29 September 2021
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What turns a watch from fashionable accessory to worthy investment?

What makes a watch worthy?

Nick Raphaely
29 September 2014

by Nick Raphaely

The announcement of the upcoming Apple Watch has brought wristwatches back into the news, but they’ve never really left our everyday lives. With the average person now owning seven in a lifetime, and Sotheby’s holding dedicated auctions in four world cities, watches are one of the fastest growing luxury asset classes. The Coutts Index reported that returns on investment in classic watches rose 176 per cent between 2005 and 2013. But what turns a watch from fashionable accessory to worthy investment?


This is the most obvious, but still one of the best signifiers of value. It is certainly true that each year at Baselworld, companies clamour to produce increasingly complex scientific marvels that can command the price of a small apartment. However, in the world of investment, heritage is still king. Older, respected brands like Rolex, Cartier and Patek Phillipe still beat out the new innovators in retaining their value in the short term, and appreciating once they become vintage models.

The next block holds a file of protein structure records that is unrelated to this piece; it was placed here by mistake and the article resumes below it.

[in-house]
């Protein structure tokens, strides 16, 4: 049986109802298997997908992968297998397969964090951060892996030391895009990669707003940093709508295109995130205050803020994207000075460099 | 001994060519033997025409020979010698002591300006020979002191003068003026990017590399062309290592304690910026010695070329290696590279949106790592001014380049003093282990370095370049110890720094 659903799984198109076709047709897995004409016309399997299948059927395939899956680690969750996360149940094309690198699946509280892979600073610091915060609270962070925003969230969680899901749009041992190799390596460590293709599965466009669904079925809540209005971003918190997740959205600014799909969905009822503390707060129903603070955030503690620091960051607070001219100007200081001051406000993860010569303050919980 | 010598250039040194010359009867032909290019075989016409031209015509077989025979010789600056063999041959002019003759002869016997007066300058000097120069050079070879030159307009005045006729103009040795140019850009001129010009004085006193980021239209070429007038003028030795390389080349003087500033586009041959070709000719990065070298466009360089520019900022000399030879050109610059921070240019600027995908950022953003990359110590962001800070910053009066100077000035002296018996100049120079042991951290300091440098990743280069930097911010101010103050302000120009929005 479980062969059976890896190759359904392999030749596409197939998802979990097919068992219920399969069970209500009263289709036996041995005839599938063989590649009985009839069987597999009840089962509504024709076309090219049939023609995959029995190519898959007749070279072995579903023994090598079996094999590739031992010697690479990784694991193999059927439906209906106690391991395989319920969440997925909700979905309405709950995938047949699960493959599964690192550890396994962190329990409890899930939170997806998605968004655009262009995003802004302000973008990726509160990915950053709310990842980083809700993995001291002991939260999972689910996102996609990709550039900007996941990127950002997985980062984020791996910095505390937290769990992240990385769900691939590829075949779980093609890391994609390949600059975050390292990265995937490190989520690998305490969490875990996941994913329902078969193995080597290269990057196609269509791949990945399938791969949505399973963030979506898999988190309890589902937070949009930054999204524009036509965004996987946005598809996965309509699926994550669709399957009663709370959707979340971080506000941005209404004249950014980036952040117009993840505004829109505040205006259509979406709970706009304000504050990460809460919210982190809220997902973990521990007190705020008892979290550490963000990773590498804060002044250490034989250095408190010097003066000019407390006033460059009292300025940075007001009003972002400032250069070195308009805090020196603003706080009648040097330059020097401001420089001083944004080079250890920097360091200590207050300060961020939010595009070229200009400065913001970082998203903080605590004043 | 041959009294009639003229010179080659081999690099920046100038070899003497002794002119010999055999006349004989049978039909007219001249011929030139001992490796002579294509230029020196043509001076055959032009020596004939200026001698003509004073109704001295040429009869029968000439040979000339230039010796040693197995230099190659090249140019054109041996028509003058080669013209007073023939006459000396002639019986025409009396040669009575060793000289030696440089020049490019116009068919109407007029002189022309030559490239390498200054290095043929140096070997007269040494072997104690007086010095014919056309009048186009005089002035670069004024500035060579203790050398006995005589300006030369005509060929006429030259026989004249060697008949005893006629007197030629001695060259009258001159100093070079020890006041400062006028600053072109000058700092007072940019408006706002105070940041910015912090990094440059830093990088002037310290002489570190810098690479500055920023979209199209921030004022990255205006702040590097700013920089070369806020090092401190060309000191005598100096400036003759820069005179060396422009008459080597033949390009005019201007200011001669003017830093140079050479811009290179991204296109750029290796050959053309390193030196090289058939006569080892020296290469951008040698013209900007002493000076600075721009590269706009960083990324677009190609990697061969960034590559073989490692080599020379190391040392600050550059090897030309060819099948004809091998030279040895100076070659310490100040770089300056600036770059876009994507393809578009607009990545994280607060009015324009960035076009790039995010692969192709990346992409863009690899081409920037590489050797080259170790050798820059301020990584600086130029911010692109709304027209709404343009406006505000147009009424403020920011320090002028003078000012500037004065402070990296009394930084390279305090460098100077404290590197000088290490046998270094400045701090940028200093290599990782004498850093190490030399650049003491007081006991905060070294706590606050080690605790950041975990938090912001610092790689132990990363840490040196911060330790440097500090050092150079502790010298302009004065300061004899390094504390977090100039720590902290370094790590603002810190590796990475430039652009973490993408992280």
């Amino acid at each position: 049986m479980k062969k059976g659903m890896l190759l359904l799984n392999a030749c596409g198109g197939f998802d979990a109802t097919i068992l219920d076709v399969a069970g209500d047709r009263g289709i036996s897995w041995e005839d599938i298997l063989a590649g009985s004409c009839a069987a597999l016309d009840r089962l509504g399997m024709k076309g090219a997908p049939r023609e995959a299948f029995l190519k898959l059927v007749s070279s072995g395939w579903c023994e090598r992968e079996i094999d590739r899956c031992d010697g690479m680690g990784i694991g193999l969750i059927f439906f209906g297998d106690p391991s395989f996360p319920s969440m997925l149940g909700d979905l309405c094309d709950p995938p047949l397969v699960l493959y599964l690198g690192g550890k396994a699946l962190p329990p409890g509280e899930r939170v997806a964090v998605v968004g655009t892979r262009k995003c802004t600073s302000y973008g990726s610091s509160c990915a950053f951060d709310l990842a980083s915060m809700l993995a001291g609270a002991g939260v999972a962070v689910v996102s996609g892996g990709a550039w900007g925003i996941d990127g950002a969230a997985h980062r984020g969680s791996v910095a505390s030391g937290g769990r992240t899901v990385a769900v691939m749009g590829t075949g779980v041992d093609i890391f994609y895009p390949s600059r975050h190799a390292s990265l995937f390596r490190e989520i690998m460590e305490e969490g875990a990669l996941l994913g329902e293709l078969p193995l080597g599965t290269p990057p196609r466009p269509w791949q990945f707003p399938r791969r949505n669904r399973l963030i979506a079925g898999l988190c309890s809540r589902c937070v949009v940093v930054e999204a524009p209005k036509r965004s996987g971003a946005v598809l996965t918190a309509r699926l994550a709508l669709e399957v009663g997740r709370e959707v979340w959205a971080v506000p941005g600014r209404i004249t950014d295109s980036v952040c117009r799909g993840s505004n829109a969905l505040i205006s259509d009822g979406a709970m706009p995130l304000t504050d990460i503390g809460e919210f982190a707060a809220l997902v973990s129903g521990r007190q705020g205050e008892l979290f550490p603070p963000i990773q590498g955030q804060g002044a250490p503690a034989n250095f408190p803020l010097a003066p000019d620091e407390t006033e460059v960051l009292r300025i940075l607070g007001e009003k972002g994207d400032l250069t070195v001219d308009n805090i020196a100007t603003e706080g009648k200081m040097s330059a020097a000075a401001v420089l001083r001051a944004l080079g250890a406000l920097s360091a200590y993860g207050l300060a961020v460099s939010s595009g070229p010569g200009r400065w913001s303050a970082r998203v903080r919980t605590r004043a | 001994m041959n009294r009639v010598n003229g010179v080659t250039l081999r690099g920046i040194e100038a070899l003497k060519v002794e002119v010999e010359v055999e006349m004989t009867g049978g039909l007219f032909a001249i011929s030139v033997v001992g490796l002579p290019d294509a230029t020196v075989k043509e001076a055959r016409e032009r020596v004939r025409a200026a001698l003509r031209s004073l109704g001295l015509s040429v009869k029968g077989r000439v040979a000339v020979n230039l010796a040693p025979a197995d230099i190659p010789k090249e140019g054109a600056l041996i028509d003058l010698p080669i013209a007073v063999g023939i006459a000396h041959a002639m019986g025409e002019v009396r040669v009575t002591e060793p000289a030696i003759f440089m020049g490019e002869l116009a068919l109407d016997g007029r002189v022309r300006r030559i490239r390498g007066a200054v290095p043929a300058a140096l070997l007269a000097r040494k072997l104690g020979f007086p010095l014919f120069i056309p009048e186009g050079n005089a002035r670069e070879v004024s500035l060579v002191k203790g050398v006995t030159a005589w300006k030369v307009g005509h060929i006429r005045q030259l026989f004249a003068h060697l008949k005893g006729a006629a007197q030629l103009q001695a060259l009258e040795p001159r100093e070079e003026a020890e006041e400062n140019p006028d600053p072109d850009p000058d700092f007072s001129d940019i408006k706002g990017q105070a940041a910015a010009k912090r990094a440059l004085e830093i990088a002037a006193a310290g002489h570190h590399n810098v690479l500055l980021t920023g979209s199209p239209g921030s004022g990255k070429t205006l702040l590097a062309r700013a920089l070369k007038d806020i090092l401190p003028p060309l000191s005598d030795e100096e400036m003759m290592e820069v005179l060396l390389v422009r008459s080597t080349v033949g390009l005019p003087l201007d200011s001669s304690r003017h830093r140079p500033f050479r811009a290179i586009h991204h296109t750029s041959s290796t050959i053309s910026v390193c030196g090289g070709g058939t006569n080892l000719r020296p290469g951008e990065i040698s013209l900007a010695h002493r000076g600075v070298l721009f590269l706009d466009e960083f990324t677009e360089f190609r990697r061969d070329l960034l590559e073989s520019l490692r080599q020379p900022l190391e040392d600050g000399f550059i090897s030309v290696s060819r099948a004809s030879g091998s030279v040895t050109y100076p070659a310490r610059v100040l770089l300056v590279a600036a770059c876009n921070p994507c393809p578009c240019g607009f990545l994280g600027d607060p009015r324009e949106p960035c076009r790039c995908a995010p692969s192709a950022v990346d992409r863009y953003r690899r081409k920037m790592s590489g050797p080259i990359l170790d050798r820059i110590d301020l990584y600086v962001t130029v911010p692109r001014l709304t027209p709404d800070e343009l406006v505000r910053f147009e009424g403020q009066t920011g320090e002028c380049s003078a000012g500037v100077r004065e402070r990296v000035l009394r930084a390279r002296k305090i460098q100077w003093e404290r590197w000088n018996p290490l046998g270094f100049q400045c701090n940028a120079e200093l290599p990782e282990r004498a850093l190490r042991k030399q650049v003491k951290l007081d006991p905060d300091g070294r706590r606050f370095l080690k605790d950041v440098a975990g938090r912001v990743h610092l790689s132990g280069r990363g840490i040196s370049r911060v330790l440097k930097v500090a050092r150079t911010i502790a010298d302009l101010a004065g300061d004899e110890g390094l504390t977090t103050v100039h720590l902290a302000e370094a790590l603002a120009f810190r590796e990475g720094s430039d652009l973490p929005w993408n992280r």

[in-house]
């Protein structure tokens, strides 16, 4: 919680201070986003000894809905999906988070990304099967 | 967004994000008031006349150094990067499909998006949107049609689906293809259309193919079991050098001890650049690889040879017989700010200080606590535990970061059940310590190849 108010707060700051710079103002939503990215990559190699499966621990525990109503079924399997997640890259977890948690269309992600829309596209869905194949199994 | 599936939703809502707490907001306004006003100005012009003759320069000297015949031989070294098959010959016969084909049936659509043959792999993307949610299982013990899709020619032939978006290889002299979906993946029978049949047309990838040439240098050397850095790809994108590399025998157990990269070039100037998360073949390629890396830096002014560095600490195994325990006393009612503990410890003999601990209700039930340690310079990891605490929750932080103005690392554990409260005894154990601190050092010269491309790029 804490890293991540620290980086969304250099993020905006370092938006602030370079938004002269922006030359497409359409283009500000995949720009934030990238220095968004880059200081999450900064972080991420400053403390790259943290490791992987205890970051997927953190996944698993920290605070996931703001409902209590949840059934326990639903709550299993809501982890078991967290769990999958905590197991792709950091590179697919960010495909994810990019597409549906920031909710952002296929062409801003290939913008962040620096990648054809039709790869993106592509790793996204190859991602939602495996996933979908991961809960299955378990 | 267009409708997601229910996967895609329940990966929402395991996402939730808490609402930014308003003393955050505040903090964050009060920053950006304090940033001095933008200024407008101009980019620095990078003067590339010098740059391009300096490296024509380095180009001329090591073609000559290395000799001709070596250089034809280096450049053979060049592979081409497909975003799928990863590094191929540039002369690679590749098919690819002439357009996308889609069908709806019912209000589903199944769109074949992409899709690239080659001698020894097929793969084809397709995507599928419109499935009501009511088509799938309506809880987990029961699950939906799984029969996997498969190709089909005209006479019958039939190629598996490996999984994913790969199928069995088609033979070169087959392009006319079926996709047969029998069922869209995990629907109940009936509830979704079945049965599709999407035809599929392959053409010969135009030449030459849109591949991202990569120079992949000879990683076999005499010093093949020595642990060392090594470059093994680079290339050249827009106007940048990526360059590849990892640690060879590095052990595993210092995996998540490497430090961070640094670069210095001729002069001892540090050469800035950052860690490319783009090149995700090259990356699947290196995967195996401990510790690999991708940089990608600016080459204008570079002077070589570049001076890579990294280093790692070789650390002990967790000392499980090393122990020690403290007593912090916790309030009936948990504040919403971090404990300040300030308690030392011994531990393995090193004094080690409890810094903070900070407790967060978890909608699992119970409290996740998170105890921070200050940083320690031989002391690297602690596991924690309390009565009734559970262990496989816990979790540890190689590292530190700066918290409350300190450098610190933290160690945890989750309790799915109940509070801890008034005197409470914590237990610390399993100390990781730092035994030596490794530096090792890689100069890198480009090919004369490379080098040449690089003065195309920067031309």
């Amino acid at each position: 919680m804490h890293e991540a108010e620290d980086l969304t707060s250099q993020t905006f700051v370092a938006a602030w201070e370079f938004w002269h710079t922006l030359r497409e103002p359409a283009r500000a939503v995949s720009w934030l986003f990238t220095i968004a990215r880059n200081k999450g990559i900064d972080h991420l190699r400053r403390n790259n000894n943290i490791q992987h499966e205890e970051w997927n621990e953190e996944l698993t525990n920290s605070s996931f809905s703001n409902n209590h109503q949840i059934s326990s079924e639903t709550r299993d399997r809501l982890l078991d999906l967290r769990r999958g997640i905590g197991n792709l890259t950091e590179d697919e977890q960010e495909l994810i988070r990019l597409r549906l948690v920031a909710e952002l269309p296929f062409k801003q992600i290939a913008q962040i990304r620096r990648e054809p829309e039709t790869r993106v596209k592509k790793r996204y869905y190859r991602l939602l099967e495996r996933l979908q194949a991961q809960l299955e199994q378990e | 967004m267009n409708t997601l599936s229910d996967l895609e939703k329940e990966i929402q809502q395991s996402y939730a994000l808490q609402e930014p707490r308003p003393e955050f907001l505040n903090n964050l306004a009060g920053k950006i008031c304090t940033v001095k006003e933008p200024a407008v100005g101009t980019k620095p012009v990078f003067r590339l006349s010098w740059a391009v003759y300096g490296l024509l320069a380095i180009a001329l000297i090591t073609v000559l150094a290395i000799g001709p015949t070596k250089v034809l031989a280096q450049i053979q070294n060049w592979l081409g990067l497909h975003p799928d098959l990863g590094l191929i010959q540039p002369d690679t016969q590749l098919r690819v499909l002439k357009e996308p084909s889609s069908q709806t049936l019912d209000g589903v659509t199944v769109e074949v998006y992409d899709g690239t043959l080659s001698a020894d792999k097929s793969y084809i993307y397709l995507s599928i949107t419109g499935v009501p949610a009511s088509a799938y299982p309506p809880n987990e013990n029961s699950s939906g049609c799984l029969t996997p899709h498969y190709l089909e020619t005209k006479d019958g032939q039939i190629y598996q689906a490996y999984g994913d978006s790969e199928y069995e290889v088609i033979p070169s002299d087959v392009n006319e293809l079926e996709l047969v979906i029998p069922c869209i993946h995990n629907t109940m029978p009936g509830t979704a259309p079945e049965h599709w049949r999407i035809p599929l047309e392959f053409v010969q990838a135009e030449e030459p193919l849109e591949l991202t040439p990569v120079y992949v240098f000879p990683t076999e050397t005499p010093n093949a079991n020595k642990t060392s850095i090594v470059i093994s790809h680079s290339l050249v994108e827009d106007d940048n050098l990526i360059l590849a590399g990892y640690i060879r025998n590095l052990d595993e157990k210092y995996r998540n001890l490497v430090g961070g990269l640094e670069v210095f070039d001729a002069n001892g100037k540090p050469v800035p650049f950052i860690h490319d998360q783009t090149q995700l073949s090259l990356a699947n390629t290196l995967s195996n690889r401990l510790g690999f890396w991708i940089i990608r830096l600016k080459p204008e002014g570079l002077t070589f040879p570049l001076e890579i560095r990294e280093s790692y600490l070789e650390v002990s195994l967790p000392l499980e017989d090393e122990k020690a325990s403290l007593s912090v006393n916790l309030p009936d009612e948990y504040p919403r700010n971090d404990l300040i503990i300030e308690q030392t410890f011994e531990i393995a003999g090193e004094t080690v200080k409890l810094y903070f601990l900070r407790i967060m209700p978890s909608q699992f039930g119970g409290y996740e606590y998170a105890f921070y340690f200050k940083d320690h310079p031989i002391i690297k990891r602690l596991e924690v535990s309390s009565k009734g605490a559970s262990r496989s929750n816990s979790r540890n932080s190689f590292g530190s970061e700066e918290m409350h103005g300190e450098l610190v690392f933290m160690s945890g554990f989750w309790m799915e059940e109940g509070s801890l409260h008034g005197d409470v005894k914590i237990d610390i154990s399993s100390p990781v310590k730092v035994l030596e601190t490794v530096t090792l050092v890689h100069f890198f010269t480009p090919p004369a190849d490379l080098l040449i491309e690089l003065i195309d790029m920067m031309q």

Rarity does not only apply to watches old enough that similar pieces have been lost or destroyed. Some of the most sought after auction pieces are limited editions. If you’re looking to set yourself apart from the pack, make sure you’re looking at a limited edition, rather than a ‘special edition’. For a watch to be a true limited edition in a collectable sense, it will generally be marked with its number within the limited run of production. If a special edition is popular, it can be produced in perpetuity, turning your unique investment piece into a face in the crowd, and diminishing its potential resale value.

Frankenstein’s Watch

The biggest problem if you’d like your watch to be more than a pretty face is the dreaded Frankenwatch. If a watch breaks, and no original parts can be sourced, parts may be replaced with modern or off-brand alternatives. These mixed-provenance watches are said to have been ‘franked’, and are far less valuable than fully original pieces. If you’re purchasing through a reputable auction house, any franking would be noted in the description. However, if you’re buying via private treaty, it is of vital importance that the watch be valued by a reputable expert to search for any appropriated parts.

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